World Ocean Review 2017


The fifth  edition of the World Ocean Review (WOR) focuses on Coasts – the areas where land and sea meet and merge. e. Their shape and appearance is in constant flux, changing quite naturally over periods of millions or even just hundreds of years. In some places coastal areas are lost, while in others new ones are formed.

Today the coastal areas of the world are intensively used. They supply the bulk of the world’s wild-caught fish. In fact, 90 per cent of global fishery takes place in coastal waters. Another use of great economic significance is the drilling of natural gas and oil in coastal areas.In the past few years, coastal waters have become increasingly attractive sites for the harnessing of wind energy to generate electricity. Another resource supplied by coasts are mineral raw materials, particularly sand and gravel, which are used in concrete manufacturing, as filling sand on building sites, or for hydraulic filling to create new port or industrial sites on the coast. In many places, human use of the coasts is exceeding their carrying capacity. The sources of pressure on these habitats are multifarious. High levels of nutrients are discharged into the sea from untreated effluents, from intensively fertilized agricultural lands or from aquaculture. This leads to eutrophication and to severe algal blooms. Pollutants from industrial processes that seep into coastal waters also pose a threat. These include heavy-metal compounds or persistent chemical substances that accumulate in the food chain and can give rise to illnesses like cancer.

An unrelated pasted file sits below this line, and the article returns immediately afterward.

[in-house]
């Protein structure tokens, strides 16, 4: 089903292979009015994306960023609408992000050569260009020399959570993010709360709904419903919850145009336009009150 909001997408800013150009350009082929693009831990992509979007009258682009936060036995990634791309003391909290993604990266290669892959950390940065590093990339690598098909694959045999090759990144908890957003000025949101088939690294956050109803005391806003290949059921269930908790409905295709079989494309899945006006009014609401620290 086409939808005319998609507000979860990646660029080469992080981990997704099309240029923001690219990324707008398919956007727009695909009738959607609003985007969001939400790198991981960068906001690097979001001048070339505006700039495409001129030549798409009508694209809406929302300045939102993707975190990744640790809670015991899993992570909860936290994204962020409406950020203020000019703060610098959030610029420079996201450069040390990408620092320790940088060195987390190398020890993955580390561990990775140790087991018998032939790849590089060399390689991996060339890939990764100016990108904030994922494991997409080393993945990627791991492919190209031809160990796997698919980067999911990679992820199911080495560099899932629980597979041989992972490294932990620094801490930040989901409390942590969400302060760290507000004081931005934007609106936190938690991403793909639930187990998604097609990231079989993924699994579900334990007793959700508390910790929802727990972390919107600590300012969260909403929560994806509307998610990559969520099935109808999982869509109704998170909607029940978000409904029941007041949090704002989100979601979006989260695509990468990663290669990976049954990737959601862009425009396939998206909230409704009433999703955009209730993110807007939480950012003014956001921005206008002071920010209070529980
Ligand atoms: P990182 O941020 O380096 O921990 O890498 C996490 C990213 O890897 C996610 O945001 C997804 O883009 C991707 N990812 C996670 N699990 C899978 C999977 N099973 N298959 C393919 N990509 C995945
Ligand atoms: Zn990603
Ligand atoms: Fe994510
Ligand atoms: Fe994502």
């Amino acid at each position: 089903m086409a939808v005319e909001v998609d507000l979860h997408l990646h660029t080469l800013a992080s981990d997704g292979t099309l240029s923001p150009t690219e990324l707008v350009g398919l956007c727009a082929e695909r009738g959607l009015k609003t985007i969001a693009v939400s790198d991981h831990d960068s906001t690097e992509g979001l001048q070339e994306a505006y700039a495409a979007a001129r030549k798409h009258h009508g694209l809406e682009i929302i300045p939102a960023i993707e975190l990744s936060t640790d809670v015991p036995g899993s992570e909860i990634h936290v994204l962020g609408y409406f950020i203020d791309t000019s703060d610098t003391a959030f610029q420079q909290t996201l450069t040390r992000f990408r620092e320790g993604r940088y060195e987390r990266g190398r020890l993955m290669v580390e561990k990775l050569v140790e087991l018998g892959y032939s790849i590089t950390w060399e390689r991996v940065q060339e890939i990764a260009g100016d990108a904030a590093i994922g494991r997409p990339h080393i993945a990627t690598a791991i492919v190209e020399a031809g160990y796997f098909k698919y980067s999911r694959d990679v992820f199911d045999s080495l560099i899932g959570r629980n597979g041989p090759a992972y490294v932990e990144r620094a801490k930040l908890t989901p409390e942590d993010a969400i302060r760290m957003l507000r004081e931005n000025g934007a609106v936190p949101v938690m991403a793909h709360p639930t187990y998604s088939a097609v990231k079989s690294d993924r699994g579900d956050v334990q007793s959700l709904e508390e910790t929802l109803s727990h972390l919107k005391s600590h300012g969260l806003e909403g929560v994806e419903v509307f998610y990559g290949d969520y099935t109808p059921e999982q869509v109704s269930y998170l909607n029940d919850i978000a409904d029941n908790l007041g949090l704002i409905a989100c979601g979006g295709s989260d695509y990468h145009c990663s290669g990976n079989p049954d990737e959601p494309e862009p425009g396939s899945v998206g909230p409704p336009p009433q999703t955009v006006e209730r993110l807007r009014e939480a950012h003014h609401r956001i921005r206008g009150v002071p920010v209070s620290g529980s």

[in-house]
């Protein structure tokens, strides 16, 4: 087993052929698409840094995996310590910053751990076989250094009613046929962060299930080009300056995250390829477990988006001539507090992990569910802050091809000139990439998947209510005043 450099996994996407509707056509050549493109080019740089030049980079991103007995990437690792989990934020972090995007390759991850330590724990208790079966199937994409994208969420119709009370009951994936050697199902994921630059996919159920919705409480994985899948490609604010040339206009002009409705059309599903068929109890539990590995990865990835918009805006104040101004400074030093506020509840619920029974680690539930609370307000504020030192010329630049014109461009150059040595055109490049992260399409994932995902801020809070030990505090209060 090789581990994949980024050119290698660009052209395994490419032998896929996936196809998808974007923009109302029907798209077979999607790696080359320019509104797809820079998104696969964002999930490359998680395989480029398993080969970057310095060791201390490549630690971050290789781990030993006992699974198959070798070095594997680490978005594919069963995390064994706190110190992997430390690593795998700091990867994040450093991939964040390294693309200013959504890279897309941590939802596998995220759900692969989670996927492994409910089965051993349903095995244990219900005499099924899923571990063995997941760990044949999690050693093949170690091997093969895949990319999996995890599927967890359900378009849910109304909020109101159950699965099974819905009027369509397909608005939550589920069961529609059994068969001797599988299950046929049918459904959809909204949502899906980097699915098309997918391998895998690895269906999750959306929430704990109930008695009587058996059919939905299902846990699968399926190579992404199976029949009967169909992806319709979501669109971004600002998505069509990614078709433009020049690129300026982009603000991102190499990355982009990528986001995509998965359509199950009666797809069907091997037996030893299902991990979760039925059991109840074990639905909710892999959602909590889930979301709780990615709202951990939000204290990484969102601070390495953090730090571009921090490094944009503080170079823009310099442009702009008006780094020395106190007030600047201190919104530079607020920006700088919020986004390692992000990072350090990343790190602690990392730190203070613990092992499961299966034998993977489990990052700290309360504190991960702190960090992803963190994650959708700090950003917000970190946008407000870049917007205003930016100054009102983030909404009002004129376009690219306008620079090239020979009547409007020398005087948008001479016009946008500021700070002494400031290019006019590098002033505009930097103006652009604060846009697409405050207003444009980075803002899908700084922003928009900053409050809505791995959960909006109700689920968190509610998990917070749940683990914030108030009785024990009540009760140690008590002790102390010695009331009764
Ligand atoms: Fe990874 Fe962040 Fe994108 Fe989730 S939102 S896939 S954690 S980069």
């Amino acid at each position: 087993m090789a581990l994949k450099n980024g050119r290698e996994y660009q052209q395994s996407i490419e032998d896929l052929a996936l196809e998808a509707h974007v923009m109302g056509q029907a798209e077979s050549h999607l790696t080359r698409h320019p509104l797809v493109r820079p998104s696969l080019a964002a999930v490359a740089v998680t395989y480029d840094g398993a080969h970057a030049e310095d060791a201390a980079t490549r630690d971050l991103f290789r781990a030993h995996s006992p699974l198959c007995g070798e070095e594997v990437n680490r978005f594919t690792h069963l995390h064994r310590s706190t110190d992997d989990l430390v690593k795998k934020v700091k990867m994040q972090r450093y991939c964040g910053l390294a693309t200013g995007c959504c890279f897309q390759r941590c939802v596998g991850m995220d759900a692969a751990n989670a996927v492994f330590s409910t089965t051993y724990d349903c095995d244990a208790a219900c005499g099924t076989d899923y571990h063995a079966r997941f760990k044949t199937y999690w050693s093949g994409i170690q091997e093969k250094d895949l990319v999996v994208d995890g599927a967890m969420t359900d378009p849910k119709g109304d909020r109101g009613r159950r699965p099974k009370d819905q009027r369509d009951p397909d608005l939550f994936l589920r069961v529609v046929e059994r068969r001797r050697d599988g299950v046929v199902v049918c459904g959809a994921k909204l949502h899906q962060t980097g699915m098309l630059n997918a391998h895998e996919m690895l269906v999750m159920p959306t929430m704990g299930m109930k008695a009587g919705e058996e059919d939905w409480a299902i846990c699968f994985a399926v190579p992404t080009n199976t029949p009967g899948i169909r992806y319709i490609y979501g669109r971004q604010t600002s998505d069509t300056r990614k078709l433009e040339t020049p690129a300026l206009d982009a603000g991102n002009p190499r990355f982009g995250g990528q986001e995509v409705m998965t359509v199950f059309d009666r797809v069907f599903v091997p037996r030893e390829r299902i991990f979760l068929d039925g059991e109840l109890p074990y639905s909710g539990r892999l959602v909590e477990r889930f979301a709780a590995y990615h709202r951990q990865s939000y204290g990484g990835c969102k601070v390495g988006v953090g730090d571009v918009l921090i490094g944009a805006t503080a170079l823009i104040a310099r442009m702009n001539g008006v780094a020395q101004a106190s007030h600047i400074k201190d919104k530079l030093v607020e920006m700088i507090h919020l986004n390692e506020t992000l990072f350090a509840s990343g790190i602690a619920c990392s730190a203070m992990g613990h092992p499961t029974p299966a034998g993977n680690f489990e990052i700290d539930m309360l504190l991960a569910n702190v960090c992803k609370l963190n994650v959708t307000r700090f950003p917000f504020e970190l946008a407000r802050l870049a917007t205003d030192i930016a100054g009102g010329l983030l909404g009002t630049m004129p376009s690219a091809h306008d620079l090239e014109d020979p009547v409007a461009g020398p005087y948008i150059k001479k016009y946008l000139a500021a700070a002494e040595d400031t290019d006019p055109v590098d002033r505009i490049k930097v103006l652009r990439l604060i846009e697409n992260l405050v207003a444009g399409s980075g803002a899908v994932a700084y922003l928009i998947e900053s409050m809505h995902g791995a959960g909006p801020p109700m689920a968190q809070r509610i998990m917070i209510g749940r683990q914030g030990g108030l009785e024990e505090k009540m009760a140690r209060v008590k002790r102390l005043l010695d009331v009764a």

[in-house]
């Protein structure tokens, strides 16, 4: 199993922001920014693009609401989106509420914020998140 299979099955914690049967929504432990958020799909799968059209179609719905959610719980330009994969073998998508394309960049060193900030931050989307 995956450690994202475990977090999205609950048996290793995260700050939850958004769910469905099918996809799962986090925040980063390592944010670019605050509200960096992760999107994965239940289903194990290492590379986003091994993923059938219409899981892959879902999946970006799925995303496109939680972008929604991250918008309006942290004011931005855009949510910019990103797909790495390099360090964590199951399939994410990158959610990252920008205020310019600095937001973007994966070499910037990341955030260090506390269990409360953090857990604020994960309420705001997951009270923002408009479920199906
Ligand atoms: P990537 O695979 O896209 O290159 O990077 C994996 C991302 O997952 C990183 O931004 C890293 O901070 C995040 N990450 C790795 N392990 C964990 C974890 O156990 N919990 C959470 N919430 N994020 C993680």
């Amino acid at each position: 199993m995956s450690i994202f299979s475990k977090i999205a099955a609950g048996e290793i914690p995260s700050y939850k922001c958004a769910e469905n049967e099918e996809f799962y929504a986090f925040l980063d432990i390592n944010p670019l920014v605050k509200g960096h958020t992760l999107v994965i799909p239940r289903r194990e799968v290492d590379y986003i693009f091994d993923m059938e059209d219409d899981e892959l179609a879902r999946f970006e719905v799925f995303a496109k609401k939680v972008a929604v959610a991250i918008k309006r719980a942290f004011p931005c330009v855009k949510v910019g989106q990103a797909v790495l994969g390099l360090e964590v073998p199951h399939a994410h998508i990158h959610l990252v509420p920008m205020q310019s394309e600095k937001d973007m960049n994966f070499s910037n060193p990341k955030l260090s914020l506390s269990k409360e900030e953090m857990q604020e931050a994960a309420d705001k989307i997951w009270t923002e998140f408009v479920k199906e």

Added to these problems caused locally or regionally by human activities in coastal areas are those which are driven by the global phenomenon of climate change: ocean warming, ocean acidification and sea-level rise. How severely these consequences of climate change will affect coastal habitats depends to a great extent on how much carbon dioxide (CO2) is released into the Earth’s atmosphere in future.Besides this, coasts are exposed to natural hazards such as earthquakes, landslides or tsunamis

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